We had dinner out the other night. That’s “out” as in outside – in the playhouse. The husband built the playhouse when our children were preschool age. It has served as a fort, a bank, a drive-thru, a bakery, a jail, an orphanage and sometimes even as a playhouse.
All of the preschool grandchildren have been immersed in the “Little House on the Prairie” books. A couple of them were here and thought it would be fun to eat in the playhouse, which to them looks a lot like the Ingalls’ cabin.
Pa strapped on his boots, I secured my apron, and the little ones began darting between the big house and the little house carrying supplies, swinging lanterns, toting dishes. One of them dropped the tableware, but since we don’t have livestock in the backyard we said, “Just pick it up, it’ll be fine.” I carried out a Dutch oven of spaghetti and wondered if Ma ever made spaghetti.
We squeezed around the little table and thanked God for hot food on a cold night. Then the milk spilled.
Ma dashed back to the main house for an old flour sack for cleanup. Actually, Ma grabbed a roll of paper towels. Paper towels would have revolutionized homesteading. If I am ever a homesteader, I will need paper towels.
Ma returned with an old Brawny flour sack, sopped up the milk and sat down just as the flame in one of the lanterns went out.
“Maybe we can make do with one lantern,” Pa said.
“But it was better with two,” the girls said. You wanted to Little House rough it, Ma thought. Ma kept it to herself. However, Ma did suggest that Pa show the kids how to rub two sticks together to make a flame to relight the lantern. Pa shot Ma a look. Ma wondered if Charles Ingalls got testy in the Big Woods.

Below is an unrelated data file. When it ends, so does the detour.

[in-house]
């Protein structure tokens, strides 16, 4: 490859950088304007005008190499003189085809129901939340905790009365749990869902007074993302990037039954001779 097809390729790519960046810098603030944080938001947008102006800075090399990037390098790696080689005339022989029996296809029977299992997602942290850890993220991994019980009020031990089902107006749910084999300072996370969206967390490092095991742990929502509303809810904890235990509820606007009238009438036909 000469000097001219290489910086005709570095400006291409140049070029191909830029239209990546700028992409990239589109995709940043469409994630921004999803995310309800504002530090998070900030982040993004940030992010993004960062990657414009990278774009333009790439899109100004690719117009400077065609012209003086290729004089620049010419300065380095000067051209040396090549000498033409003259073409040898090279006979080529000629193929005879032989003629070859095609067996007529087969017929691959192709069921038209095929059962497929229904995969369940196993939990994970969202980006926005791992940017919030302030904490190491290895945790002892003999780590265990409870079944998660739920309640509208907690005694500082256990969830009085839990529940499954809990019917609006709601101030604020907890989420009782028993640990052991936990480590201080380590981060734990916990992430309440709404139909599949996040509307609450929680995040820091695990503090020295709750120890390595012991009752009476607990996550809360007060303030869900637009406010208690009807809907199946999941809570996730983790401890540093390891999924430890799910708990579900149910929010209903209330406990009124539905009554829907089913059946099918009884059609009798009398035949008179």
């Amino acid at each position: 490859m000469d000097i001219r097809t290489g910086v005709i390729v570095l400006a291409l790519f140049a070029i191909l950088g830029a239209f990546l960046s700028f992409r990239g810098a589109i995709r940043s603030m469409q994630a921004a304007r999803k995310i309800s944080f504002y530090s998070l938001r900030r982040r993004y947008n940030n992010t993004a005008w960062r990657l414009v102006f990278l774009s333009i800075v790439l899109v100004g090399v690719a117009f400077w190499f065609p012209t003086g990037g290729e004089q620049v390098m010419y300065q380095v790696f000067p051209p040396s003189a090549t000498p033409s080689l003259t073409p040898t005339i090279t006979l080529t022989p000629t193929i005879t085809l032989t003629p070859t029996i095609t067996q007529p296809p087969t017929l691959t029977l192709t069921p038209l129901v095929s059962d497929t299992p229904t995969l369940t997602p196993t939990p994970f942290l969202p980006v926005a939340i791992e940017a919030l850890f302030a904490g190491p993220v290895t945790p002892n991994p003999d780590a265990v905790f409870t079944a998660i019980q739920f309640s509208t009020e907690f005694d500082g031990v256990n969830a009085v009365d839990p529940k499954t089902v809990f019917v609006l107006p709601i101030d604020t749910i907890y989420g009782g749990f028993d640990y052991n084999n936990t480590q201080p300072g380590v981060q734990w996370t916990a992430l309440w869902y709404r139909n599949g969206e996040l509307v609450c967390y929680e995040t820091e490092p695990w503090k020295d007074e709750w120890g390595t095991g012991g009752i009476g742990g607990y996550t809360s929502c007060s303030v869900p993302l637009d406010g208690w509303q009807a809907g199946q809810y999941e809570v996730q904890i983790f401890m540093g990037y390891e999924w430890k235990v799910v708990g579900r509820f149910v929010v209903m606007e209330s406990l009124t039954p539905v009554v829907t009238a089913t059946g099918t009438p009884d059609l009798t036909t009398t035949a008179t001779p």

Ma shoved back from the little table, crawled out through the little door and headed back to the main house for stick matches. Ma returned with an extra large Aim ’n Flame. This happens when you send a 21st-century woman to do a frontier woman’s job.
Laura, or maybe it was Mary, spilled spaghetti all over her jacket and thought she was messy. “Messy happened a lot on the prairie. Pick it off, and throw it back in your bowl. The Ingalls family did that all the time.”
They seemed satisfied.
Everyone was hunkering near the lantern, seeking a bit of warmth, when wildlife announced itself.
“Hoo! Hoo!” rang in the dark.
Laura and Mary’s eyes nearly popped out of their heads. We opened the shutters and looked around. Nothing but a crescent moon tucked behind a thin strand of clouds.
Shivering, we gathered our dirty dishes. Ma grabbed the lanterns, Pa latched the shutters, and we all headed for the main house. No owls, but we were welcomed by light, heat, plumbing and more paper towels.
It was good to homestead. If only for dinner.
Lori Borgman is a columnist, author and speaker. Email her at email@example.com.